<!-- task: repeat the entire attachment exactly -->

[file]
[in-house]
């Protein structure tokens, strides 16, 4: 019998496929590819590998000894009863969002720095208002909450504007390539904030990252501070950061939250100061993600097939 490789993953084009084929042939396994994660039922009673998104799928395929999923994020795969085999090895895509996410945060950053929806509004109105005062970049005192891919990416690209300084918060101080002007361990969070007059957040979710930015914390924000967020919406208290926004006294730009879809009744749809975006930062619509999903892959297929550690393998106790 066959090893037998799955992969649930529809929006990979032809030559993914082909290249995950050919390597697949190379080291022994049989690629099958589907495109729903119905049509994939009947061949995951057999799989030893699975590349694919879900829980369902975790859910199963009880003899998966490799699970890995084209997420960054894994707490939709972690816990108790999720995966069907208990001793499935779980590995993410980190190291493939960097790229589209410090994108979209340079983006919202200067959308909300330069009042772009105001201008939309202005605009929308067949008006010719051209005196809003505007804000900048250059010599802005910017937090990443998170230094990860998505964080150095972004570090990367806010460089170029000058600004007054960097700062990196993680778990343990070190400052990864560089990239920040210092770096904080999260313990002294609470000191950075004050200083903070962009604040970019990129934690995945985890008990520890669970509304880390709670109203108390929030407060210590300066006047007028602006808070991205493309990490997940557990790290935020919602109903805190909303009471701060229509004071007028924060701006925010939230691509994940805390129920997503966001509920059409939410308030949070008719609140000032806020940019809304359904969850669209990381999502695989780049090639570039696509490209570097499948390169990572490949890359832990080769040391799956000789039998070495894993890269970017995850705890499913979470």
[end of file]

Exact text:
[in-house]
């Protein structure tokens, strides 16, 4: 019998496929590819590998000894009863969002720095208002909450504007390539904030990252501070950061939250100061993600097939 490789993953084009084929042939396994994660039922009673998104799928395929999923994020795969085999090895895509996410945060950053929806509004109105005062970049005192891919990416690209300084918060101080002007361990969070007059957040979710930015914390924000967020919406208290926004006294730009879809009744749809975006930062619509999903892959297929550690393998106790 066959090893037998799955992969649930529809929006990979032809030559993914082909290249995950050919390597697949190379080291022994049989690629099958589907495109729903119905049509994939009947061949995951057999799989030893699975590349694919879900829980369902975790859910199963009880003899998966490799699970890995084209997420960054894994707490939709972690816990108790999720995966069907208990001793499935779980590995993410980190190291493939960097790229589209410090994108979209340079983006919202200067959308909300330069009042772009105001201008939309202005605009929308067949008006010719051209005196809003505007804000900048250059010599802005910017937090990443998170230094990860998505964080150095972004570090990367806010460089170029000058600004007054960097700062990196993680778990343990070190400052990864560089990239920040210092770096904080999260313990002294609470000191950075004050200083903070962009604040970019990129934690995945985890008990520890669970509304880390709670109203108390929030407060210590300066006047007028602006808070991205493309990490997940557990790290935020919602109903805190909303009471701060229509004071007028924060701006925010939230691509994940805390129920997503966001509920059409939410308030949070008719609140000032806020940019809304359904969850669209990381999502695989780049090639570039696509490209570097499948390169990572490949890359832990080769040391799956000789039998070495894993890269970017995850705890499913979470």